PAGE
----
October 3, 2012
Let’s pretend, for a moment, that those pro-Israel, anti-Muslim subway ads are a good idea.
You know the ones I mean — the controversial ads proclaiming “In any war between the civilized man and the savage, support the civilized man. Defeat jihad. Support Israel.” The ads were placed by the blogger and full-time anti-Muslim activist Pamela Geller and her organization, the American Freedom Defense Initiative, which insists that America is minutes away from succumbing to sharia law. New York’s Metropolitan Transit Authority had originally rejected the ads as too incendiary, before a court ruled in favor of AFDI. I would say that decision was a strong affirmation of the kind of First Amendment rights that are currently under attack in much of the Muslim world; Geller describes it as victory over “dhimmi officials anxious to comply with Shariah restrictions on free speech.” You say tomato….
In order to regard the ads as a useful tool in the effort to defend Israel — instead of a needless and gratuitously insulting attack on the world’s Muslims — you have to accept some of Geller’s arguments.
By not running the ads, she writes, transit systems are surrendering to the “threat of jihad terrorism.” The ads, she writes, do not refer to all Muslims, or all opponents of Israel. Rather they refer to “those who rejoice in the murders of innocent civilians.”
I am almost inclined to agree with her first point. Although the law does put restrictions on the kind of speech that could lead to imminent violence or danger, it’s becoming hard to predict what messages will or won’t set off a violent response, especially in the streets of Egypt or Pakistan. That stupid anti-Mohammad video sat around on YouTube for months before it was noticed by the Arab “street” or whoever plucked it out of obscurity to scare up the anti-American mobs in Benghazi. And broadly interpreting an attack on Muslims — however harsh — as a spur to violence both underestimates Muslims in this country and hands a veto on free speech to the extremists. (Although I hope Geller never has to confront the mother of a child killed or injured in an attack provoked by her ads and explain, as she does on her blog, “I refuse to sacrifice my freedom so as not to offend savages.”)
As for her second point — that the ads do not refer to all Muslims — that’s a stretch. According to the logic of the ad, you can either support Israel — or support “savages.” Of course, the Israeli-Palestinian conflict is not just between Israelis and bus bombers, Hamas rocketeers, Sinai desert infiltrators, and cross-border kidnappers. The conflict also involves millions of Palestinians guilty of nothing but wanting the freedoms and self-determination that come with running their own affairs. This isn’t crazy dhimmi talk — this is the official aspiration of the Israeli government.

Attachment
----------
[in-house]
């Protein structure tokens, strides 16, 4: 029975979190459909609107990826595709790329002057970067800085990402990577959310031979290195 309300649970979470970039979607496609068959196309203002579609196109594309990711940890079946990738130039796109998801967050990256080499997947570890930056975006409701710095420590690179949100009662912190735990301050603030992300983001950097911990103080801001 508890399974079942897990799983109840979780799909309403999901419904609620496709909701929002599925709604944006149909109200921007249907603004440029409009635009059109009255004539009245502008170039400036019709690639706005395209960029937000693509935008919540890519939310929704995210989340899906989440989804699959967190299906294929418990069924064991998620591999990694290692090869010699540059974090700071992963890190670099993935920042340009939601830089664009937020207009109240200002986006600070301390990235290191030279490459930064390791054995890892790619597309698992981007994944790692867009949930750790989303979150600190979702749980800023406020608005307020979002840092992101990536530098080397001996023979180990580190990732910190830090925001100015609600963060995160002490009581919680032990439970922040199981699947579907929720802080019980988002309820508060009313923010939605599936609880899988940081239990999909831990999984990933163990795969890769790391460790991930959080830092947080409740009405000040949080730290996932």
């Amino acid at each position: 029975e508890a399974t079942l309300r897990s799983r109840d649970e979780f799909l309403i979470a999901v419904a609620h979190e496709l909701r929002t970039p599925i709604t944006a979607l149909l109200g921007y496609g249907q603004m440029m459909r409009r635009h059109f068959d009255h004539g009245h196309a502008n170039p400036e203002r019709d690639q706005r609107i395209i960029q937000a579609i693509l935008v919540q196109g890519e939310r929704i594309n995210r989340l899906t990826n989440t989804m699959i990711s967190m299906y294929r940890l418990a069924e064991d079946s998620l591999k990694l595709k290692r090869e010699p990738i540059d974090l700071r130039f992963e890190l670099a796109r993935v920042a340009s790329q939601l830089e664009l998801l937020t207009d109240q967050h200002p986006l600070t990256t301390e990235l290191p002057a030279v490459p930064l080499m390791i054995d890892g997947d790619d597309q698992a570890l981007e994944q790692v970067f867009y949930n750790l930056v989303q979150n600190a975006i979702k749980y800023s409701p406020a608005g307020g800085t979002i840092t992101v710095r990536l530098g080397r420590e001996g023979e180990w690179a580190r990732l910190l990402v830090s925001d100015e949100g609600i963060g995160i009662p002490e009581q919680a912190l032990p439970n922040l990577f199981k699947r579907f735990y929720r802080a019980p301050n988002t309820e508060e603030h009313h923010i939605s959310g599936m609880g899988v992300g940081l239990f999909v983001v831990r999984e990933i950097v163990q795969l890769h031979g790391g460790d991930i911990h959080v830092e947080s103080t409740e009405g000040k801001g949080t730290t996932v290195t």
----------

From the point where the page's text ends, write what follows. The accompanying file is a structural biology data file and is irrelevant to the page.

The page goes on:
When Prime Minister Benjamin Netanyahu speaks, as he did in his speech last week to the General Assembly, of a “demilitarized Palestinian state [that] recognizes the one and only Jewish State,” is he on the side of Israel or the “savages”? It is not only possible but positively mainstream to support Israel with all your heart and still support a Palestinian state.
But let’s return to my original premise: treating these ads as a coup in the pro-Israel propaganda war. To call them a success, you’d have to imagine that they will spark either a thoughtful discussion of the dangers facing Israel, or a visceral distaste for its enemies. However, the kind of people who would read an ad like this and declare “Damn right!” probably didn’t need much convincing in the first place. As for nearly everyone else — polls suggest the average subway rider is inclined to sympathize with Israel and hold a number of negative stereotypes concerning Muslims. But are they so naive as to accept that the decades of conflict boil down to a clash between civilization and its opposite?
It doesn’t help that the word “savages” seems lifted out of a Victorian boys’ adventure book, the kind that pitted British soldiers in knee socks against spear-handling “natives.” Probably the last thing Israel needs is to be associated with language that is itself associated with “colonialism,” one of the toxic charges flung against it by the BDS crowd.
Geller also doesn’t seem to recognize how the demonization of one religion can end up backfiring on the Jews. You get a taste of this in parts of Europe, where municipalities have been busy trying to criminalize circumcision. The original lower court decision in Cologne that inspired the anti-circumcision drive was aimed at circumcision among Muslims, not Jews. First they came for the imam, and I said nothing….
(By the way, an article on circumcision for the cable channel TLC asks, “Simply put, is circumcision a savage act or good preventive care?”)
The bigger question is whether Israel needs AFDI’s combination of shariaphobia, anti-Muslim bigotry, and conspiracy theorizing. The subway ads don’t present Israel in a good light. Rather, they suggest its supporters are at best Manichean, at worst racist. Under the guise or illusion of defending the Jewish state, the ads paint its supporters as wackos.
Andrew Silow-Carroll is Editor-in-Chief of the New Jersey Jewish News. Between columns you can read his writing at the JustASC blog.